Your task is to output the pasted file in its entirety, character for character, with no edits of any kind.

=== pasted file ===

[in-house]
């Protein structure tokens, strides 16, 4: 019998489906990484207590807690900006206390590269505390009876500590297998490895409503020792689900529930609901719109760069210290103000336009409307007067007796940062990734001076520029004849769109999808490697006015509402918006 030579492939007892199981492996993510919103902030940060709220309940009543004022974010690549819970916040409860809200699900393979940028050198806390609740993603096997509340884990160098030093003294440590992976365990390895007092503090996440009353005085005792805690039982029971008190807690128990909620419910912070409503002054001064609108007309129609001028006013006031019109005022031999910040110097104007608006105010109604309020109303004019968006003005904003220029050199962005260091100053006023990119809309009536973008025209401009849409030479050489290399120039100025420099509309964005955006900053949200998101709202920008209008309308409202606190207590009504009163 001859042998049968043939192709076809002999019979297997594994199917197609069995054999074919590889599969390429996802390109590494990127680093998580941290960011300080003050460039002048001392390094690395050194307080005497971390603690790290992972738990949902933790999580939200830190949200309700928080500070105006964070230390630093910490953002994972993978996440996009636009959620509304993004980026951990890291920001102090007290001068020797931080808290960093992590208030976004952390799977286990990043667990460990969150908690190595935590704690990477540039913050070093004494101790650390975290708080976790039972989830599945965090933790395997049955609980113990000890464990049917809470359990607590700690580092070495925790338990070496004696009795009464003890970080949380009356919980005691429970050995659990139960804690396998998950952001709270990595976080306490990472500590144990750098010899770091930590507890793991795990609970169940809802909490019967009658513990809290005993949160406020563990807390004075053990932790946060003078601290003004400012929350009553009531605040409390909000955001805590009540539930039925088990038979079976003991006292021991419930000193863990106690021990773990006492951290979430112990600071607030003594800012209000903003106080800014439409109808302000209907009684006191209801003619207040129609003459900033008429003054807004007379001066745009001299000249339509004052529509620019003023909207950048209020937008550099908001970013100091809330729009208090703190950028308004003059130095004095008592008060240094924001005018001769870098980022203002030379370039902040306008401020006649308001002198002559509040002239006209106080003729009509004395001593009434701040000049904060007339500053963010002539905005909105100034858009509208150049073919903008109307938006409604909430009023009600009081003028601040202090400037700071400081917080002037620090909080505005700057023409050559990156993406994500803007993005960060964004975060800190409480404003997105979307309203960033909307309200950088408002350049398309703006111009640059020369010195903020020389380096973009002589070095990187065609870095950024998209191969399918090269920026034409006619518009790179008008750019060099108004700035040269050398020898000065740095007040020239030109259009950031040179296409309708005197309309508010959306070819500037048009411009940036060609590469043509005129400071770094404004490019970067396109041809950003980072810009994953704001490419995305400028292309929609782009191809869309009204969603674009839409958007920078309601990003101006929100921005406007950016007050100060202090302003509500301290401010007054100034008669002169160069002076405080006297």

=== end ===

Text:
[in-house]
């Protein structure tokens, strides 16, 4: 019998489906990484207590807690900006206390590269505390009876500590297998490895409503020792689900529930609901719109760069210290103000336009409307007067007796940062990734001076520029004849769109999808490697006015509402918006 030579492939007892199981492996993510919103902030940060709220309940009543004022974010690549819970916040409860809200699900393979940028050198806390609740993603096997509340884990160098030093003294440590992976365990390895007092503090996440009353005085005792805690039982029971008190807690128990909620419910912070409503002054001064609108007309129609001028006013006031019109005022031999910040110097104007608006105010109604309020109303004019968006003005904003220029050199962005260091100053006023990119809309009536973008025209401009849409030479050489290399120039100025420099509309964005955006900053949200998101709202920008209008309308409202606190207590009504009163 001859042998049968043939192709076809002999019979297997594994199917197609069995054999074919590889599969390429996802390109590494990127680093998580941290960011300080003050460039002048001392390094690395050194307080005497971390603690790290992972738990949902933790999580939200830190949200309700928080500070105006964070230390630093910490953002994972993978996440996009636009959620509304993004980026951990890291920001102090007290001068020797931080808290960093992590208030976004952390799977286990990043667990460990969150908690190595935590704690990477540039913050070093004494101790650390975290708080976790039972989830599945965090933790395997049955609980113990000890464990049917809470359990607590700690580092070495925790338990070496004696009795009464003890970080949380009356919980005691429970050995659990139960804690396998998950952001709270990595976080306490990472500590144990750098010899770091930590507890793991795990609970169940809802909490019967009658513990809290005993949160406020563990807390004075053990932790946060003078601290003004400012929350009553009531605040409390909000955001805590009540539930039925088990038979079976003991006292021991419930000193863990106690021990773990006492951290979430112990600071607030003594800012209000903003106080800014439409109808302000209907009684006191209801003619207040129609003459900033008429003054807004007379001066745009001299000249339509004052529509620019003023909207950048209020937008550099908001970013100091809330729009208090703190950028308004003059130095004095008592008060240094924001005018001769870098980022203002030379370039902040306008401020006649308001002198002559509040002239006209106080003729009509004395001593009434701040000049904060007339500053963010002539905005909105100034858009509208150049073919903008109307938006409604909430009023009600009081003028601040202090400037700071400081917080002037620090909080505005700057023409050559990156993406994500803007993005960060964004975060800190409480404003997105979307309203960033909307309200950088408002350049398309703006111009640059020369010195903020020389380096973009002589070095990187065609870095950024998209191969399918090269920026034409006619518009790179008008750019060099108004700035040269050398020898000065740095007040020239030109259009950031040179296409309708005197309309508010959306070819500037048009411009940036060609590469043509005129400071770094404004490019970067396109041809950003980072810009994953704001490419995305400028292309929609782009191809869309009204969603674009839409958007920078309601990003101006929100921005406007950016007050100060202090302003509500301290401010007054100034008669002169160069002076405080006297």